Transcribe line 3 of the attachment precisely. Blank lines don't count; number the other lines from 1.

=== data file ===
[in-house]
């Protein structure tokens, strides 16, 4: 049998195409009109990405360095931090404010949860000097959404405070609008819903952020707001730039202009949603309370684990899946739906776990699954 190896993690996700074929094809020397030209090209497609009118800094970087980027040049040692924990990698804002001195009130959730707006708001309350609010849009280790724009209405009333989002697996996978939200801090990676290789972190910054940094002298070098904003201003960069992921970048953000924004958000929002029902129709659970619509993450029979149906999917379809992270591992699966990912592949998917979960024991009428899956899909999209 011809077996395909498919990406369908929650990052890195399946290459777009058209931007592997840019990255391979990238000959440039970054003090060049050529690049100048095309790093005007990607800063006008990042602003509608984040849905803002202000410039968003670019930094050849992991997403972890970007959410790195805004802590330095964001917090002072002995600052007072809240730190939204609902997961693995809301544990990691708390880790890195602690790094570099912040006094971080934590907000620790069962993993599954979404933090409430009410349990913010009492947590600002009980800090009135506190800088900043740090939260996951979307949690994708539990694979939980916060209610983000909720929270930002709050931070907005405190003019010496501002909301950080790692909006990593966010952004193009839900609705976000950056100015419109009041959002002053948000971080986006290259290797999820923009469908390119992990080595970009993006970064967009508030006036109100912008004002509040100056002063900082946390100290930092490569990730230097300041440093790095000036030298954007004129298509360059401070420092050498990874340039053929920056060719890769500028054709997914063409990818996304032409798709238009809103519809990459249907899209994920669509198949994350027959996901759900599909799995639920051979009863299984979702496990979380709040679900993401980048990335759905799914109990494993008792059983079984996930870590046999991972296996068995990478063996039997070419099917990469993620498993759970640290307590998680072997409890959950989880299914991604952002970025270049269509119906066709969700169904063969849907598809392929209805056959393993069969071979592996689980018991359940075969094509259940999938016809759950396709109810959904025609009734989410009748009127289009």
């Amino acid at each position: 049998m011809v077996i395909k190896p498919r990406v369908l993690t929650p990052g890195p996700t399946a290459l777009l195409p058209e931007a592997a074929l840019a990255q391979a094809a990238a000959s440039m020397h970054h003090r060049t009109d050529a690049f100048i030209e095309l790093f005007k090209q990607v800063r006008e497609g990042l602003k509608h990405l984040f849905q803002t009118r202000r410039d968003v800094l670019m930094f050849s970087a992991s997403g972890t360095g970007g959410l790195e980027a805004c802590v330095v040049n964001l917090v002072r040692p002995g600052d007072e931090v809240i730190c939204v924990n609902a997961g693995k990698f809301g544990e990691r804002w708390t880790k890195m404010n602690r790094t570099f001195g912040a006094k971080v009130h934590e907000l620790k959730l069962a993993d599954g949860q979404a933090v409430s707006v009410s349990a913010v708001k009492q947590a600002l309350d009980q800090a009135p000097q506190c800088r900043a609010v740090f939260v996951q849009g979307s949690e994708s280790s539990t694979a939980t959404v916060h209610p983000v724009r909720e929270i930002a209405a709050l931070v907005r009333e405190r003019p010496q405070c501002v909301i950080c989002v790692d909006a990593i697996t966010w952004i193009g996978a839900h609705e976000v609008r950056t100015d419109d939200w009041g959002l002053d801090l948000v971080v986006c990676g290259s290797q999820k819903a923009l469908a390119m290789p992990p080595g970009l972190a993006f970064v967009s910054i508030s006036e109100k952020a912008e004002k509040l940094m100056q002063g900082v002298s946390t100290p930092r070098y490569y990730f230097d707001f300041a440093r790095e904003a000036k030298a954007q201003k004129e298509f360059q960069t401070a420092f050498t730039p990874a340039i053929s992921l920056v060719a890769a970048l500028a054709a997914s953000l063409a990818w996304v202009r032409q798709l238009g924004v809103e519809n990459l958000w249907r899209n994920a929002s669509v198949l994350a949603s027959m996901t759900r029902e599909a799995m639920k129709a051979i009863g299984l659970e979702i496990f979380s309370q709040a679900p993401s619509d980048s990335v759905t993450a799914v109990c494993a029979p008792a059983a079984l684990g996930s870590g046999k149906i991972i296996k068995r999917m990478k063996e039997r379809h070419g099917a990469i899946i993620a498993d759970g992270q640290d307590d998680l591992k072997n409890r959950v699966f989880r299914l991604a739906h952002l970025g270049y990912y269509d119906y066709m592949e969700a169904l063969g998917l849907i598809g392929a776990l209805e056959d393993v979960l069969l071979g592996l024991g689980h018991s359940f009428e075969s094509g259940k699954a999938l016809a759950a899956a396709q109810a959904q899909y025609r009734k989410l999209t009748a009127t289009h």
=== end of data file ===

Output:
């Amino acid at each position: 049998m011809v077996i395909k190896p498919r990406v369908l993690t929650p990052g890195p996700t399946a290459l777009l195409p058209e931007a592997a074929l840019a990255q391979a094809a990238a000959s440039m020397h970054h003090r060049t009109d050529a690049f100048i030209e095309l790093f005007k090209q990607v800063r006008e497609g990042l602003k509608h990405l984040f849905q803002t009118r202000r410039d968003v800094l670019m930094f050849s970087a992991s997403g972890t360095g970007g959410l790195e980027a805004c802590v330095v040049n964001l917090v002072r040692p002995g600052d007072e931090v809240i730190c939204v924990n609902a997961g693995k990698f809301g544990e990691r804002w708390t880790k890195m404010n602690r790094t570099f001195g912040a006094k971080v009130h934590e907000l620790k959730l069962a993993d599954g949860q979404a933090v409430s707006v009410s349990a913010v708001k009492q947590a600002l309350d009980q800090a009135p000097q506190c800088r900043a609010v740090f939260v996951q849009g979307s949690e994708s280790s539990t694979a939980t959404v916060h209610p983000v724009r909720e929270i930002a209405a709050l931070v907005r009333e405190r003019p010496q405070c501002v909301i950080c989002v790692d909006a990593i697996t966010w952004i193009g996978a839900h609705e976000v609008r950056t100015d419109d939200w009041g959002l002053d801090l948000v971080v986006c990676g290259s290797q999820k819903a923009l469908a390119m290789p992990p080595g970009l972190a993006f970064v967009s910054i508030s006036e109100k952020a912008e004002k509040l940094m100056q002063g900082v002298s946390t100290p930092r070098y490569y990730f230097d707001f300041a440093r790095e904003a000036k030298a954007q201003k004129e298509f360059q960069t401070a420092f050498t730039p990874a340039i053929s992921l920056v060719a890769a970048l500028a054709a997914s953000l063409a990818w996304v202009r032409q798709l238009g924004v809103e519809n990459l958000w249907r899209n994920a929002s669509v198949l994350a949603s027959m996901t759900r029902e599909a799995m639920k129709a051979i009863g299984l659970e979702i496990f979380s309370q709040a679900p993401s619509d980048s990335v759905t993450a799914v109990c494993a029979p008792a059983a079984l684990g996930s870590g046999k149906i991972i296996k068995r999917m990478k063996e039997r379809h070419g099917a990469i899946i993620a498993d759970g992270q640290d307590d998680l591992k072997n409890r959950v699966f989880r299914l991604a739906h952002l970025g270049y990912y269509d119906y066709m592949e969700a169904l063969g998917l849907i598809g392929a776990l209805e056959d393993v979960l069969l071979g592996l024991g689980h018991s359940f009428e075969s094509g259940k699954a999938l016809a759950a899956a396709q109810a959904q899909y025609r009734k989410l999209t009748a009127t289009h």